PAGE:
Monday, September 13, 2010

Rockin' minerals--and rock candy

To elaborate on our science fact this week, you may to try to grow your own crystals with household items. Note: This takes a few days, so you may want to start early in the week. Consider using this site's description to make a clear tie into our science fact; scroll to the bottom, click on "Fun Activities", and then "Growing Crystals Activity".

(Note: To tie the crystals discussion into math, you may consider discussing geometry this week, namely three-dimensional figures [corners, faces, prisms, cubes, etc.]--a discussion made a little more hands on by swiping rectangular prisms of cereal boxes, cylinders of tin cans or marshmallows, or construction-paper cones from around the house [with boys, my clan will probably go on an imaginary archery hunt around the house and shoot cubes, pyramids, spheres, etc.]. The latter site mentioned above mentions these three-dimensional figures and how they affect the formations of crystals. This could even be turned into a drawing lesson of 3D shapes...but I digress.)

But as an alternative, I think we're going to attempt making rock candy! You may just have to check out this cool photo tutorial. My kids are going to love this, and edible experiments definitely grease the homeschool wheels over here.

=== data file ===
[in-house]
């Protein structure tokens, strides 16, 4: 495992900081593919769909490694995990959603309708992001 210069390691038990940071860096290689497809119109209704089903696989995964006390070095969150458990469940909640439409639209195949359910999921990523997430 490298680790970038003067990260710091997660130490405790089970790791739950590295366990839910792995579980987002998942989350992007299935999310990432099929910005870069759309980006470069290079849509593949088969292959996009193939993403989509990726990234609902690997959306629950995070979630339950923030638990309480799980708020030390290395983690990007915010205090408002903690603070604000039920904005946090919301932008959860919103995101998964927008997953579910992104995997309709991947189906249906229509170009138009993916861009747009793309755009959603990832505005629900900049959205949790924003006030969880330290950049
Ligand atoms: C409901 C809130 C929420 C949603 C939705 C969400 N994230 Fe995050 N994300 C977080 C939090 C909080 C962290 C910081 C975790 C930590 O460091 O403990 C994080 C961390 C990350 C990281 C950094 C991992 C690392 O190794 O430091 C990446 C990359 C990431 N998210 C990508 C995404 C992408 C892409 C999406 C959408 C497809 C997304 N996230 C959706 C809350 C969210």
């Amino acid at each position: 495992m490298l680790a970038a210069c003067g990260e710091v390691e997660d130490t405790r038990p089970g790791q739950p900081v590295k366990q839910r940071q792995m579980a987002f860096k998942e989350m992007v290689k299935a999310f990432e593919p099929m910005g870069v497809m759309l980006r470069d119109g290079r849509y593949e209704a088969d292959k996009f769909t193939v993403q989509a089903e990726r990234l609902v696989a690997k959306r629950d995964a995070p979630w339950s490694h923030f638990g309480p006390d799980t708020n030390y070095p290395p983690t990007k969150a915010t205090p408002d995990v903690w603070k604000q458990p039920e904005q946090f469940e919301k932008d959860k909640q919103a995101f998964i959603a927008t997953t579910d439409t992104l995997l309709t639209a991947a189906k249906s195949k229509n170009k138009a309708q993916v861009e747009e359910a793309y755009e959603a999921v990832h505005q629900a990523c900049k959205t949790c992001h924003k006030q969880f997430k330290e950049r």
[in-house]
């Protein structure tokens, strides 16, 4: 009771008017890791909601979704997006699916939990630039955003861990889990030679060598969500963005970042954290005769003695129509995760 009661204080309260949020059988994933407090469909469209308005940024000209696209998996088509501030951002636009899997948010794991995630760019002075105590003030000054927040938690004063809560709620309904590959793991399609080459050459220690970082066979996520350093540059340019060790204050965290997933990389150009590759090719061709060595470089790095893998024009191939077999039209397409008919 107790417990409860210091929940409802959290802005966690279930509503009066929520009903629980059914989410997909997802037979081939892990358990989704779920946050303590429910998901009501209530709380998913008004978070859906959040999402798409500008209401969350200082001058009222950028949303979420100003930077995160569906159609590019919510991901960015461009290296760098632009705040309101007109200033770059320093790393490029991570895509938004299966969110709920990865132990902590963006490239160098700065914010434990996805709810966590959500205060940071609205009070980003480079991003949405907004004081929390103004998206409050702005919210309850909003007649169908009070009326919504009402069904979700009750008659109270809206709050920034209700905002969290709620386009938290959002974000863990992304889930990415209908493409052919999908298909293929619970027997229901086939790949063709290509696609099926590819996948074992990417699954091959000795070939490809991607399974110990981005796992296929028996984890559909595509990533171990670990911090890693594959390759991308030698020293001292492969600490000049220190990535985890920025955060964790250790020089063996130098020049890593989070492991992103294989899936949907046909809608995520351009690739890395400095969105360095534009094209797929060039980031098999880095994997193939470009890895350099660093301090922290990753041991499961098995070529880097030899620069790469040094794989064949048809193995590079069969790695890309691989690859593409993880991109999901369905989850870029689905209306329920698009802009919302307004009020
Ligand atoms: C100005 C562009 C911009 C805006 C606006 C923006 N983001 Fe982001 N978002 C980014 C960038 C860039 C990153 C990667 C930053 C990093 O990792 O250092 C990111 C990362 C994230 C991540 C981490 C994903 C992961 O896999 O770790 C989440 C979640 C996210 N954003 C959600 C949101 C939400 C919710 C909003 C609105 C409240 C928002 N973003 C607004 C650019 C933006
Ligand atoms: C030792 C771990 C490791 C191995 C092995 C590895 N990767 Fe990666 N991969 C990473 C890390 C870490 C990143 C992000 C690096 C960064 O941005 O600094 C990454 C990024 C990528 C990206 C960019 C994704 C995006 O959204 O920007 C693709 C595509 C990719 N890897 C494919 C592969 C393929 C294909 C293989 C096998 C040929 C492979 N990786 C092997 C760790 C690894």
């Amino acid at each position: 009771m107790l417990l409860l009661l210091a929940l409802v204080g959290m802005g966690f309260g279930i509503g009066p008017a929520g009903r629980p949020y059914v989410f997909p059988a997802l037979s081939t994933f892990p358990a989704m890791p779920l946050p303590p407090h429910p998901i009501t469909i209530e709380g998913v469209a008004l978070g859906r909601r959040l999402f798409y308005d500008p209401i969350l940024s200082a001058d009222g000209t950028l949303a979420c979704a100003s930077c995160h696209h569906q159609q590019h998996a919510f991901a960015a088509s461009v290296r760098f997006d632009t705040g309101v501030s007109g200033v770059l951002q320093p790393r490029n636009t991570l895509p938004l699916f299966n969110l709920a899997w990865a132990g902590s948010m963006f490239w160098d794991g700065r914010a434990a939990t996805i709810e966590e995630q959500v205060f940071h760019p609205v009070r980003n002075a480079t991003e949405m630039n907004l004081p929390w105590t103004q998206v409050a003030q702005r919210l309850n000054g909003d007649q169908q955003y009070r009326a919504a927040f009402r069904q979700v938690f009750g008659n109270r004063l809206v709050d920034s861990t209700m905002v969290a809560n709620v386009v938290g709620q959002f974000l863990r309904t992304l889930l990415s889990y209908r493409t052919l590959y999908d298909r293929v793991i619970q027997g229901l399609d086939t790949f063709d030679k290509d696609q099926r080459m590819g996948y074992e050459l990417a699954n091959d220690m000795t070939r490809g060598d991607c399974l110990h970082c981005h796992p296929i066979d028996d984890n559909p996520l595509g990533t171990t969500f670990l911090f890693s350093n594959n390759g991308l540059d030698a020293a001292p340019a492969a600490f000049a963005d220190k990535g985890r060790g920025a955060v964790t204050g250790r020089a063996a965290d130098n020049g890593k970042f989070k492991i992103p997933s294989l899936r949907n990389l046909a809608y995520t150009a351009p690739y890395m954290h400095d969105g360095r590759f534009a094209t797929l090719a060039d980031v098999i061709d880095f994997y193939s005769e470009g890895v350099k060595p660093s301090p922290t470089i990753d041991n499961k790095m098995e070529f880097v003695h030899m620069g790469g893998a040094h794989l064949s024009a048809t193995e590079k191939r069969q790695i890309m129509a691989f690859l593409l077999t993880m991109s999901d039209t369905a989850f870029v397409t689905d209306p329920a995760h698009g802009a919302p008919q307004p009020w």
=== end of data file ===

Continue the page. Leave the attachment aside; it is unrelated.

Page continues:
Without telling them, see if your kids can identify why the crystals you make wouldn't qualify as minerals. Our man-made rock candy won't qualify as minerals like halite (i.e. table salt) crystals would, because cane sugar is organic as opposed to inorganic, and even in the first (salt) experiment, our homegrown crystals are man-made, not naturally occurring. Yes, I had to look that up.

This Learning Zone site is a great intro to minerals including the Moh scale, and I love how this site compares minerals to, of all things, a cake.

And as much as I've tried to change it up, our science work still often goes best to the tune of "The Farmer in the Dell", which I'd recommend this week.

You might consider making or having your student make five flashcards of minerals' characteristics, possibly in five different colors and/or fonts (maybe even pictures!) for all those visual learners out there. From the Learning Zone site hyperlinked above:

•Minerals are naturally occurring
They are not made by humans

•Minerals are inorganic
They have never been alive and are not made up from plants or animals

•Minerals are solids
They are not liquids (like water), or gases (like the air around you)

•Minerals have a definite chemical composition
Each one is made of a particular mix of chemical elements

•Minerals have an ordered atomic arrangement
The chemical elements that make up each mineral are arranged in a particular way - this is why minerals 'grow' as crystals


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